How did a National Institutes of Health grant help a Stanford bioengineer get back into research after a break? In a recent story in Inside Stanford Medicine, my colleague Kris Newby tells the story of Anandi Krishnan, PhD:
In 2011, Krishnan was on the fast track to a promising academic research career.
A research fellow at Duke University, she had earned a PhD in bioengineering from Penn State in less than four years and was the lead author of 11 scientific papers. But a complicated pregnancy, an illness in her family and time off to care for her newborn child derailed her plans.
After a break and a cross-country move, Krishnan took a staff position at Stanford -- but, she said, she found herself missing lab work. Then she heard about a new career re-entry program funded by the NIH’s Clinical and Translational Science Awards Program:
She applied in 2016, and six months later, she had the funding to start again.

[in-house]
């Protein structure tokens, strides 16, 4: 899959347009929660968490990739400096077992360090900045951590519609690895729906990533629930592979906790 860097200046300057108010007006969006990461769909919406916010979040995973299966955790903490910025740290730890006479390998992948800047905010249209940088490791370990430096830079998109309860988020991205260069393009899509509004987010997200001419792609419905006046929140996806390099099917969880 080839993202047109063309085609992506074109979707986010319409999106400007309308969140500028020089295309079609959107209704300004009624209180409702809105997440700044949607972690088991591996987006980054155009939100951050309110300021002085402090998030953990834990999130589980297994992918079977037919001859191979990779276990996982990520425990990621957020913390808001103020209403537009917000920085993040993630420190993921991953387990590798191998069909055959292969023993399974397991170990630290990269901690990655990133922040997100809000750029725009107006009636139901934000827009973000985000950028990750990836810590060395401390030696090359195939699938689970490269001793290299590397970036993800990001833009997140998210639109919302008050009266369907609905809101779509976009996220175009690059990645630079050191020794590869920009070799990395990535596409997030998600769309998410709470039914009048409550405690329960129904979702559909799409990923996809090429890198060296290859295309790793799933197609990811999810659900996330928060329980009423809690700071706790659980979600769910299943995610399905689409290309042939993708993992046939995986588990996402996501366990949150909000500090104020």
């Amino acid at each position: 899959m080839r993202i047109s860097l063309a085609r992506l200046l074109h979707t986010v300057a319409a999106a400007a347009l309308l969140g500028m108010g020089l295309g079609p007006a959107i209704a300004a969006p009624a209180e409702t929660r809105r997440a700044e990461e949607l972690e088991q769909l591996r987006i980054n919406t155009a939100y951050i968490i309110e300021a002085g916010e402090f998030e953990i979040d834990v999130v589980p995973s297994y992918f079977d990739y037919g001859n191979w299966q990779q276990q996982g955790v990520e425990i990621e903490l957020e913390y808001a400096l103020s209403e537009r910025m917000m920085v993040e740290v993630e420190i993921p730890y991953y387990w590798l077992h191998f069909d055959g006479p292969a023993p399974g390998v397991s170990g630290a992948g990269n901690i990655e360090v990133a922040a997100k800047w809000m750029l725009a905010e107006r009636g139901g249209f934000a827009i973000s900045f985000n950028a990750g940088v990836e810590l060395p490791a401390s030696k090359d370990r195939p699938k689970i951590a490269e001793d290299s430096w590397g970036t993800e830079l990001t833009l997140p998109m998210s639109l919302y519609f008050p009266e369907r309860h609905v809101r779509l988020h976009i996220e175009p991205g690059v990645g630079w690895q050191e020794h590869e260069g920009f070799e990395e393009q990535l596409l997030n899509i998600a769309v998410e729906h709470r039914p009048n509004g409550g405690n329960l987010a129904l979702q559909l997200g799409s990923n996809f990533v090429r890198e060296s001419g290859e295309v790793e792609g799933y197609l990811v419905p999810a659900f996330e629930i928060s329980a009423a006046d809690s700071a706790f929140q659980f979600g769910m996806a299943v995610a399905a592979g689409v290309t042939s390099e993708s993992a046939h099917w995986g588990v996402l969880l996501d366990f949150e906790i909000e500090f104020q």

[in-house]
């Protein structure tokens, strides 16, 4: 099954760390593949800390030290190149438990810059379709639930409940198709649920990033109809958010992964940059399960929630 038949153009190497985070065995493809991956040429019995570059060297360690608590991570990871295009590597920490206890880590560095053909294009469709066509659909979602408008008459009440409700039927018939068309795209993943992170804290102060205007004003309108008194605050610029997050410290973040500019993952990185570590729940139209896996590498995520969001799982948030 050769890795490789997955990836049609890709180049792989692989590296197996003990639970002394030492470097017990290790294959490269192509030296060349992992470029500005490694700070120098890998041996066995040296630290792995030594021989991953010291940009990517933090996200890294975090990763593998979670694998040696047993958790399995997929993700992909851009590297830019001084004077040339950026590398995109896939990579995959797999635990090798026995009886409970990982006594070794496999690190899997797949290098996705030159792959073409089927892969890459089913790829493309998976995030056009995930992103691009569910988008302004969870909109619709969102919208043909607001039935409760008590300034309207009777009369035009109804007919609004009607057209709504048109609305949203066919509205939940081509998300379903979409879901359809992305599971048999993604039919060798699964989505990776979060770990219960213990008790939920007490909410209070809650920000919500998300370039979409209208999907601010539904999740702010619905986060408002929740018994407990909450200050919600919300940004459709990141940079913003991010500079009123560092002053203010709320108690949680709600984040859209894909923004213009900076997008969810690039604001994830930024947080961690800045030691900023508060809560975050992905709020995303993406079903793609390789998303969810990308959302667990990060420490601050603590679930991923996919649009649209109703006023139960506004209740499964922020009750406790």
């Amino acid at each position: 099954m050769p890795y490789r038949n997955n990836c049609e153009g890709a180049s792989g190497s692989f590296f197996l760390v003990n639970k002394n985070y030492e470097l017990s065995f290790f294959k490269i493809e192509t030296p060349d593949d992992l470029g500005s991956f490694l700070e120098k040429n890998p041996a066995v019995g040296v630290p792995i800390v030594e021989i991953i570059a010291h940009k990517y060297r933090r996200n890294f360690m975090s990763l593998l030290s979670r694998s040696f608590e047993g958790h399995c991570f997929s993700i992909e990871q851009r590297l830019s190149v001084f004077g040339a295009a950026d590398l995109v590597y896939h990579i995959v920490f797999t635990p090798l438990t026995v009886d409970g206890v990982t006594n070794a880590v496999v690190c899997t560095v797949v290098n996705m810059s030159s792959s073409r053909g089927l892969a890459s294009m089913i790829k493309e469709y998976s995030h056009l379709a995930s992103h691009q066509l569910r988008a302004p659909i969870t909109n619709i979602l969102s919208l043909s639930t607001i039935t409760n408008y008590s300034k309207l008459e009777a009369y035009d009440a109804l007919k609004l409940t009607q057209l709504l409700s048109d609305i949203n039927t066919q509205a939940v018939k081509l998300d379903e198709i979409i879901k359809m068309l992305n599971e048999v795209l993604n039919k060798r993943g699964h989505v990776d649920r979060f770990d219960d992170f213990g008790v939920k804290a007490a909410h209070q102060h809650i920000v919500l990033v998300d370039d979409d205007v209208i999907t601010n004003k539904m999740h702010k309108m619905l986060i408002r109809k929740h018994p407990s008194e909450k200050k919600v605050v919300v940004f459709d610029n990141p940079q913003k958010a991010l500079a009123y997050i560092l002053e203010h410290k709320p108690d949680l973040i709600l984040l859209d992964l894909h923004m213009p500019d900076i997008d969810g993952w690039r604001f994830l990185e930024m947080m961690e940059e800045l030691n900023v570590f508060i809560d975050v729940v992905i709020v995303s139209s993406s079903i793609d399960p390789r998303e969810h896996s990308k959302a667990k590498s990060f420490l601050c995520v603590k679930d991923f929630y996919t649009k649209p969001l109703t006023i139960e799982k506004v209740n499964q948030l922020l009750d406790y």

Called a 're-entry supplement,' the program funds the salary of investigators whose careers have been interrupted for one to eight years for unavoidable reasons. Examples of qualifying interruptions could include child-rearing, an incapacitating personal or family illness, a spouse relocation or military service.
'It was like the grant had been written specifically for my situation,' Krishnan said.
As Newby outlines in her piece, Krishnan is now back in action and working in the lab of James Zehnder, MD, where she studies blood platelet gene markers in patients with myeloproliferative neoplasms.
Previously: Women of Stanford Neurosurgery: "If there's something that you want to do, you do it", FemInEm blog facilitates conversations about women in emergency medicine and Women of Stanford Neurosurgery: "There's always a way to make it work for you"
Photo by Kris Newby